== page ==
The Murdock Charitable Trust recently provided ACT with a three-year capacity grant that will allow us to add a development director to our team. The M.J. Murdock Charitable Trust was created by the will of the late Melvin J. Murdock and they provide grants to organizations that seek to strengthen the region’s educational and cultural base in creative and sustainable ways. This opportunity will allow ACT to strengthen our external relations and help grow our resources to effectively prevent child abuse and neglect.

The David and Lucile Packard Foundation has included Alaska in a multistate effort called The Finish Line Project to help secure health care coverage for all children in the United States. The Foundation supports advocacy organizations that work in states with the potential to significantly advance children’s coverage. Finish Line grantees receive financial support and communications and policy-related technical assistance to make a difference in their state. ACT is excited to work with this team of advocates to ensure Alaska’s children grow up in safe, stable and nurturing communities.

Watch our website, Facebook, e-newsletter and blog for future updates on these and other ACT efforts!

Gathering Together to Prevent Child Abuse and Neglect

Reception Raises Funds, Honors Champion for Kids

At the Alaska Children’s Trust (ACT) fundraising reception in Anchorage Wednesday night, approximately 75 people gathered together in the spirit of a common goal – preventing child abuse and neglect. View our event photos on Facebook.

The event was particularly special as it recognized an individual who has shown extraordinary dedication to preventing child abuse and neglect. During the reception, we honored Heather Harris with our 2017 Southcentral Champion for Kids award. The award recognizes an individual who has demonstrated dedication and commitment in working toward eliminating child abuse and neglect by ensuring that children are living in safe, supportive and nurturing communities.

“It is nearly impossible to talk to Heather for more than a few moments without hearing her clear commitment to children and teens – especially those who are at greater risk of experiencing trauma in their lives. The more complex the human experience, the more she is ready to engage,” reads part of Heather’s award nomination. “Uniquely, however, Heather isn’t just interested in a quick fix, but rather her strategy is first to listen and understand and then to seek collaborative solutions that don’t make life better for just one person but for a system of people.”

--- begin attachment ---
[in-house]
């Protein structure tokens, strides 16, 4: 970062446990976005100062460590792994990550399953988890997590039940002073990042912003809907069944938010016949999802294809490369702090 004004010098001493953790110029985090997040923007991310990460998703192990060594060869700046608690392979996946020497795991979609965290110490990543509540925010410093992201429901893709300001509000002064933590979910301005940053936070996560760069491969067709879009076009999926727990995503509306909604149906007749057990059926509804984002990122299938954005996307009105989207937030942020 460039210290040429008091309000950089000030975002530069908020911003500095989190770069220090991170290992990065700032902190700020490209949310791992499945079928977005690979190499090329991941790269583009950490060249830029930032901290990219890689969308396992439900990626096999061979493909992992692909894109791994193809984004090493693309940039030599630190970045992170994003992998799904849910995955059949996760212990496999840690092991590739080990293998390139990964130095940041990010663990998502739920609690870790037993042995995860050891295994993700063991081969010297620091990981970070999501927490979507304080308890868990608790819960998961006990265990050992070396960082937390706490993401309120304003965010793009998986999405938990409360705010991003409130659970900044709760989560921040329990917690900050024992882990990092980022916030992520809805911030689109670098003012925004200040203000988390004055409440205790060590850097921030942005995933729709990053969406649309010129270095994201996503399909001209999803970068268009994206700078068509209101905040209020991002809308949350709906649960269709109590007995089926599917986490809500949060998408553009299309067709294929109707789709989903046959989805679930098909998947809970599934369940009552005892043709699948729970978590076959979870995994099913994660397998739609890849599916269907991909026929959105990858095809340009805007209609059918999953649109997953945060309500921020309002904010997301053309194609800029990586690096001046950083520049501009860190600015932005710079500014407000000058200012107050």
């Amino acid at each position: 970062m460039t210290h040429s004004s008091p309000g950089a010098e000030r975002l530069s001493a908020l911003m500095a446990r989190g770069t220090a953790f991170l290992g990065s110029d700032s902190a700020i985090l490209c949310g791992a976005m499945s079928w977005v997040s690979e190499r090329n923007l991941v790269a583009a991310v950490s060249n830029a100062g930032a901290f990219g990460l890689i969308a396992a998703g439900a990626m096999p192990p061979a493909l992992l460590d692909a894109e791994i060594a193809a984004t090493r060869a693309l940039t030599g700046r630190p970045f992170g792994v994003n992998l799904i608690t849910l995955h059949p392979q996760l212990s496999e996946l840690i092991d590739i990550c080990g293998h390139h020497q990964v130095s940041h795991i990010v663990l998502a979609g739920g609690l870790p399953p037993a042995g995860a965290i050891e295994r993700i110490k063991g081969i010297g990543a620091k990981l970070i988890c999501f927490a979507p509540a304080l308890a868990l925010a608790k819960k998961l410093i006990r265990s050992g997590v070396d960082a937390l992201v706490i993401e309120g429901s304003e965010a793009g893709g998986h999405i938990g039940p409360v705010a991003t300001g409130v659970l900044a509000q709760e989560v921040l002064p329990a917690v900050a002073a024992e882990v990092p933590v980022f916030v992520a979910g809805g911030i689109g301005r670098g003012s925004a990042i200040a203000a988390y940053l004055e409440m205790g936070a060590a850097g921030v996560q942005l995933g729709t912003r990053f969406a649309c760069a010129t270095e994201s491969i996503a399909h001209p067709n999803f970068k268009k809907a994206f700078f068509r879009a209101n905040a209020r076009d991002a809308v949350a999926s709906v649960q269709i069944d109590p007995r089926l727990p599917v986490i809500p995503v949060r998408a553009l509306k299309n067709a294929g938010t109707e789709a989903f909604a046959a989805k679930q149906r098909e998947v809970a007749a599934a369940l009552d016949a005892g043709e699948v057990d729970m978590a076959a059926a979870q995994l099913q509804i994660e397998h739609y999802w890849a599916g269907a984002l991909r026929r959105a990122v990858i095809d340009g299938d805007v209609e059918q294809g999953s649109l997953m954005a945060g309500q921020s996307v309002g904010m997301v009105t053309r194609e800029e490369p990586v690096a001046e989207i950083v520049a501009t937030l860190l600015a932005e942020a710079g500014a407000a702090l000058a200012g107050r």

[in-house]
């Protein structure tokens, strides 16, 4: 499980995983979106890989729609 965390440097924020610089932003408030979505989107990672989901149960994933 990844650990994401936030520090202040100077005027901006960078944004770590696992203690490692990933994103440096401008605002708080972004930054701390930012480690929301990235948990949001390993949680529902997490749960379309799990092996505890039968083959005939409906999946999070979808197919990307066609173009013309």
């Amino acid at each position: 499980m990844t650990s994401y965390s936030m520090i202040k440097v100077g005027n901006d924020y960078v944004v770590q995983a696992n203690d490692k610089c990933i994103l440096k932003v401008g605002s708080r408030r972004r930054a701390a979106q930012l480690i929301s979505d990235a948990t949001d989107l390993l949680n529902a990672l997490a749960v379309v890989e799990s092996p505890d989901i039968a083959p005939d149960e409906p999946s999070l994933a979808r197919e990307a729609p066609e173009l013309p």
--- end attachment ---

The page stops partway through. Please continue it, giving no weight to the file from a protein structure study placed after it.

Currently the executive director for Big Brothers Big Sisters, Heather has dedicated two decades to our most vulnerable children and youth, engaging with Alaska Youth Advocates, Standing Together Against Rape, Alaskan AIDS Assistance Association, Anchorage Youth Development Coalition and Alaska CARES, among others. She has worked with homeless youth, been an advocate for children who have experienced sexual abuse, and has promoted positive youth development through her leadership on various boards.

This dedication and passion does not stop at the office. “At home, Heather and her husband Josh create safe space in their extended family and in their neighborhood. That space engages the neighborhood kids who instinctively know that Heather and Josh are there for them,” her nomination explains. “Neighborhood kids, children in foster care or incarcerated or abused and neglected are all welcomed by Heather and Josh – there is truly enough love and support to go around.”

“There are few people that I know who can handle seeing so much adversity in the lives of children and still feel hope and optimism about the world,” Heather’s nominator concludes.

Following the award presentation, we had the pleasure of hearing from Zookeeper and Push, members of Bikers Against Child Abuse (BACA) Alaska, who spoke about how the role of protecting our children is the responsibility of everyone – even unlikely people like bikers. A big thank you to Zookeeper and Push for their time and insights!